“I wanted to write a book that would reflect the diversity and the richness of the black female experience in America – and no one woman could do that for me, and no one geographical location could do that for me,” she said in an interview with the National Book Foundation. “That’s when the idea got born that Brewster Place would be a microcosm of American society, that on that street would come all of these different women, and what they would share would be that wall.”
It was made into an award-winning movie by Oprah Winfrey and a cast of greats. There is also a sequel, The Men of Brewster Place, which focuses on the male characters in the novel.
“[A] shrewd and lyrical portrayal of many of the realities of black life —The New York Times Book Review
59. PARADISE by Toni Morrison
Everyone who knows me knows that Toni Morrison is my favorite author, and I've managed to insert one of her books in my recommendations every ten weeks. It's been fifteen weeks since the last one, so here is the novel that challenged me most: PARADISE. It was her first novel after winning the Nobel Prize for Literature.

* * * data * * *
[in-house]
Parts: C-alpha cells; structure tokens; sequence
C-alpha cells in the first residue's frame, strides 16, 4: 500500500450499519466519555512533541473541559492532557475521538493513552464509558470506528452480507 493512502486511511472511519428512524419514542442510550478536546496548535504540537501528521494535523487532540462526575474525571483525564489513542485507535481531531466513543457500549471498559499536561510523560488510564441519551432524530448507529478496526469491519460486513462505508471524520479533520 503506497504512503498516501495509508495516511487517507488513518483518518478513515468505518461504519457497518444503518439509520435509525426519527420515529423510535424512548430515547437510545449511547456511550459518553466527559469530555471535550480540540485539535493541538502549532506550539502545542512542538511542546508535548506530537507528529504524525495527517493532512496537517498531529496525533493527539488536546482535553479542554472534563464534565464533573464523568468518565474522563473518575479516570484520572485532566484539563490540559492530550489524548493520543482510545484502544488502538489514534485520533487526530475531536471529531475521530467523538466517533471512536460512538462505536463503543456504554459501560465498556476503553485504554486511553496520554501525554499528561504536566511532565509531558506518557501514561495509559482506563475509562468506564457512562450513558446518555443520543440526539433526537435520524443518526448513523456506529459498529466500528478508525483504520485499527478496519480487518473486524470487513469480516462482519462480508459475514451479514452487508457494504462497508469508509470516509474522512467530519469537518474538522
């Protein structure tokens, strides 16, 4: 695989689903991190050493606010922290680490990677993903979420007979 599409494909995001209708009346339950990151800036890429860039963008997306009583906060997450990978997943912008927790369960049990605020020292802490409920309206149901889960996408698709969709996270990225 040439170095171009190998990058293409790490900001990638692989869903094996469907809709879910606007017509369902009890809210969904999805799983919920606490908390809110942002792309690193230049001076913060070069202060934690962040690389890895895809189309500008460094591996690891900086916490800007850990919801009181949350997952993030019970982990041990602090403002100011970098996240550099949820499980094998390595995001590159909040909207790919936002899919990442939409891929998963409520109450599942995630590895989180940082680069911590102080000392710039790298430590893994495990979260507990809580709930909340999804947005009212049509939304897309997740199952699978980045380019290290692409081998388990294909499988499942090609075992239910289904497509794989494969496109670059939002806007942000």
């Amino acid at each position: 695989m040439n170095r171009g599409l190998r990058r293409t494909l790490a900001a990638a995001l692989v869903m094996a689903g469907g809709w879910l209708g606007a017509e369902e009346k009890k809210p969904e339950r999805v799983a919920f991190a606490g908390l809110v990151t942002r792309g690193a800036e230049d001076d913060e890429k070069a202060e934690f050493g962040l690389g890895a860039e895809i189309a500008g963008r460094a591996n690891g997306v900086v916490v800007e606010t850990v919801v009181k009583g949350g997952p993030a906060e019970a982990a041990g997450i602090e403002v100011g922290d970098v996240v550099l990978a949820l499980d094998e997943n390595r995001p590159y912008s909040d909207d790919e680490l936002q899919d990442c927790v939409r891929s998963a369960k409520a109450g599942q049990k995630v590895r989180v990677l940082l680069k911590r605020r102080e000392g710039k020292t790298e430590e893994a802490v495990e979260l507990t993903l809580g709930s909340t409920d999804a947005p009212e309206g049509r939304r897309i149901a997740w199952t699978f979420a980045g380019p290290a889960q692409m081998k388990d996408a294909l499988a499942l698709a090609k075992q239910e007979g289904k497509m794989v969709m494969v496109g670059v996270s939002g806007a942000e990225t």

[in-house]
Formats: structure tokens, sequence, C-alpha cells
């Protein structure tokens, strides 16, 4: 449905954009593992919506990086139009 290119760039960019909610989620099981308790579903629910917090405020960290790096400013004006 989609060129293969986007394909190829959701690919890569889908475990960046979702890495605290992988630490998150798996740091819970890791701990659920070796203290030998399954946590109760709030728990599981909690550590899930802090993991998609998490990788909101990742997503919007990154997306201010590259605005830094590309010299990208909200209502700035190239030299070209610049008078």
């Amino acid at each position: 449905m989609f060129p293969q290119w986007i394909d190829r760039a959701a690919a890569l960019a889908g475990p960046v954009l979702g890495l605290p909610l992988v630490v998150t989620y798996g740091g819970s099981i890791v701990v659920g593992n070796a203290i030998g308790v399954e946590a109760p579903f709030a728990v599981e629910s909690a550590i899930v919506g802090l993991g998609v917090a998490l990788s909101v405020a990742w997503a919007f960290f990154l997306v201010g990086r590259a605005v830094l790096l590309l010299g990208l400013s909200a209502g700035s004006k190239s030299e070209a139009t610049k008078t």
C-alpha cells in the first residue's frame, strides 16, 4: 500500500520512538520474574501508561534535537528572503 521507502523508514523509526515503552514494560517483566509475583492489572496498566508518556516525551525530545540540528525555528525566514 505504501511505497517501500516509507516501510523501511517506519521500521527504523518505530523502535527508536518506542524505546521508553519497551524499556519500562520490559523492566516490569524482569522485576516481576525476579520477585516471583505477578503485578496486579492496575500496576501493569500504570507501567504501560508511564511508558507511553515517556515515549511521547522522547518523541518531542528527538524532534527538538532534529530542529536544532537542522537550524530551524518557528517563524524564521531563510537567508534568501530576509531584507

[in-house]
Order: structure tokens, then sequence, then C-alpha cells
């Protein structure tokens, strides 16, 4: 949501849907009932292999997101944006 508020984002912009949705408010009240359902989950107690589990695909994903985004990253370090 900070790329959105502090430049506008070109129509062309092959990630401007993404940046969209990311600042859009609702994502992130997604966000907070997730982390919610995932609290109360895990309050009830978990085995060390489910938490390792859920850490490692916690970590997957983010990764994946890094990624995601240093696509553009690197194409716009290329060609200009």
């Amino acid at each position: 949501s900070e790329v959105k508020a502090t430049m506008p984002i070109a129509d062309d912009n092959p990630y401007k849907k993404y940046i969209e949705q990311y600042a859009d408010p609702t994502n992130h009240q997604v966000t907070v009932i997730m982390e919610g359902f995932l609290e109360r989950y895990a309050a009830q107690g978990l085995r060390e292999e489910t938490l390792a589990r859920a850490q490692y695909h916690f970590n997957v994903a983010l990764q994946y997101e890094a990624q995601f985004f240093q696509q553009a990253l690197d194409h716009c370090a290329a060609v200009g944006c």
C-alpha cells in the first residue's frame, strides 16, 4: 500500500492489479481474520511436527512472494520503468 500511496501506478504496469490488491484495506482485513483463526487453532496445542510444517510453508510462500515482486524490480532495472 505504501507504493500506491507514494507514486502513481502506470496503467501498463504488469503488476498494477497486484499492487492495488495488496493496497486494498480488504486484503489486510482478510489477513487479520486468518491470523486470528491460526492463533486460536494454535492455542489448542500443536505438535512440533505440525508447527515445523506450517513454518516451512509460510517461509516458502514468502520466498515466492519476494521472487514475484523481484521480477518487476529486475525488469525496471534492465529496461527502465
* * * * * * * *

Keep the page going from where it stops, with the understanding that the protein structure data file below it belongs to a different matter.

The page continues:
“They shoot the white girl first. With the rest they can take their time.” So begins Toni Morrison’s Paradise, which opens with a horrifying scene of mass violence and chronicles its genesis in an all-black small town in rural Oklahoma. Founded by the descendants of freed slaves and survivors in exodus from a hostile world, the patriarchal community of Ruby is built on righteousness, rigidly enforced moral law, and fear. But seventeen miles away, another group of exiles has gathered in a promised land of their own. And it is upon these women in flight from death and despair that nine male citizens of Ruby will lay their pain, their terror, and their murderous rage.
In prose that soars with the rhythms, grandeur, and tragic arc of an epic poem, Toni Morrison challenges our most fiercely held beliefs as she weaves folklore and history, memory and myth into an unforgettable meditation on race, religion, gender, and a far-off past that is ever present.
“A fascinating story, wonderfully detailed. . . . The town is the stage for a profound and provocative debate.” —Los Angeles Times
60. 7 TIPS FOR A SUCCESSFUL MARRIAGE, Ernestine Rose
7 Tips for a Successful Marriage even when Opposites Attract is a contemporary relationship guide to marital conflict. The unique approach to the "opposites attract" theory offers both insight and humor in the best of the " Mars. . . and Venus" tradition. The importance of choices, communication, and compromise is a recurrent theme throughout the book. It's a "must have" for newlyweds and a " wish I'd known" for veterans who not only want to survive as a couple, but want to achieve marriage success.